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Cricket to Launch Prepaid iPhone on June 22

Thu, 05/31/2012 - 7:21am
Maisie Ramsay

Cricket Communications is about to become the first operator in the country to offer a prepaid iPhone.

The Leap Wireless International subsidiary announced today it would begin selling the iPhone 4S and the iPhone 4 on a no-contract basis starting June 22. 

“We think this helps level the playing field with postpaid carriers on handsets,” Leap President and CEO Doug Hutcheson said during a call with analysts.  

The arrival of the iPhone at Cricket marks a “major step forward” in setting the company apart from the competition, he said. 

The iPhone 4S and the iPhone 4 will not be the last Apple devices to make their appearance at Cricket – Hutcheson said the company "expects to offer new models when they become available." 

Customers will have to pay more up front for the hugely popular smartphone, as Cricket is only providing "modest subsidies" on the device. The iPhone 4S 16 GB model will retail for $500 and the iPhone 4 runs at $400. The device retails for between $100 and $200 at postpaid providers. 

But Cricket is offering the iPhone with much lower monthly rates than postpaid plans. Its prepaid plan for the iPhone runs at just $55 for unlimited voice, text and data – though Cricket's fair usage policy caps out data access at 2.3 GB per month. Cricket's Muve Music service will not be offered on the device.  

Cricket is banking on its customers taking a long-term view of costs. Though its subscribers could pay less for the iPhone at a postpaid carrier, the contract they have to sign to get that low rate locks them into monthly service plans averaging around $100, which end up being more expensive over time.  

Cricket claims that the total cost of owning a prepaid iPhone on its network for two years – the average term of a postpaid contract – is $1,719. The average cost of owning a postpaid iPhone on contract over the same period of time is $2,775, Cricket estimates. The $1,000 cost discrepancy will be Cricket's primary differentiator.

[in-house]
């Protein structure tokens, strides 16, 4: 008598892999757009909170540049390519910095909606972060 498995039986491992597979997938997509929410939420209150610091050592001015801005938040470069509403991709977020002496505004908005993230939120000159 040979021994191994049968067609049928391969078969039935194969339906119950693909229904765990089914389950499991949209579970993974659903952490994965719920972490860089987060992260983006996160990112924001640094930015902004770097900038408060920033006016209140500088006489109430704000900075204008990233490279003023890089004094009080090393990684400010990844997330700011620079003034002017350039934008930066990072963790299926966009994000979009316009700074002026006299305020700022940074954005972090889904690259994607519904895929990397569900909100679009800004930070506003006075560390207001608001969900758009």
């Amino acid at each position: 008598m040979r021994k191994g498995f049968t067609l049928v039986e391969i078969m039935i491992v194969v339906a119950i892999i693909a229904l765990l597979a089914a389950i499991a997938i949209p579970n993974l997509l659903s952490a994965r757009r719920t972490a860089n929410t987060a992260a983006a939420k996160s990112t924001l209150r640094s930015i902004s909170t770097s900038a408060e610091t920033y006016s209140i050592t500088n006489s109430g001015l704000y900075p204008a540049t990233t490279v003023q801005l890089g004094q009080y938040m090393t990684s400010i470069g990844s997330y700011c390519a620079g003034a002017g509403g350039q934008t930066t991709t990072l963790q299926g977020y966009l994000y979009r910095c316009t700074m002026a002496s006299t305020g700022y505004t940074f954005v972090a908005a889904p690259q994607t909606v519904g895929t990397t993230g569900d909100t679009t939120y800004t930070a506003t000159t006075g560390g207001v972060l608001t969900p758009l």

The iPhone launch is part of Cricket's broader initiative to overhaul its smartphone portfolio and introduce new rate plans over the course of this summer. Hutcheson reiterated the company's plan to roll out a fresh line of devices and plans, including "session-based data" rates. It will also "revise" its upgrade fee when it introduces its new rates.

The prepaid iPhone will not be offered in all of Cricket's stores. The device initially will be available in Cricket PCS markets covering 60 million people, reaching about 70 percent of its customer base, Hutcheson said. 

“At this point, the device is focused on launching in our existing PCS footprint. We’re focused not on selling this roaming on other carrier’s services,” Hutcheson said. “We’re selling the phones where we have that primary coverage matched up with the device.” 

Customers will be able to roam outside Cricket's footprint. The operator has a longstanding roaming agreement with Sprint that provides it with nationwide coverage. Cricket's iPhone is locked onto its network so it cannot be used with other providers unless customers unlock the device.

CFO Jerry Elliott described the financial impact of the iPhone as a "nonevent" for Cricket's operating and capital expenses this year. The operator has signed a three-year contract with Apple estimated to cost about $900 million. The contract covers minimum purchase commitments expected to represent less than 10 percent of projected iPhone sales. By comparison, Sprint agreed to pay Apple $15.5 billion over four years for the iPhone.

Cricket is so far the only prepaid operator to offer the iPhone. The device could be a critical tool in helping the company rise above other no-contract competitors like MetroPCS, which does not currently offer the iPhone. 

Hutcheson said Cricket expected to benefit from the well-documented iPhone "halo effect" - lower churn, improved customer satisfaction, higher ARPU and more traffic in stores. The company had to update its back-end systems and network before it could bring the iPhone on board, he said. Data usage among its iPhone customers is expected to be "near" the current usage of its smartphone subscribers. 

Analyst Jeff Kagan doesn't think Cricket will be the only operator to offer the iPhone on a no-contract basis. "Will this mean that other existing networks will now also sell the iPhone in their pre-paid world? Yes I believe it will," he said in a research note. "Expect to see the iPhone being sold as a pre-paid device on multiple networks going forward." 

 

 

 

 

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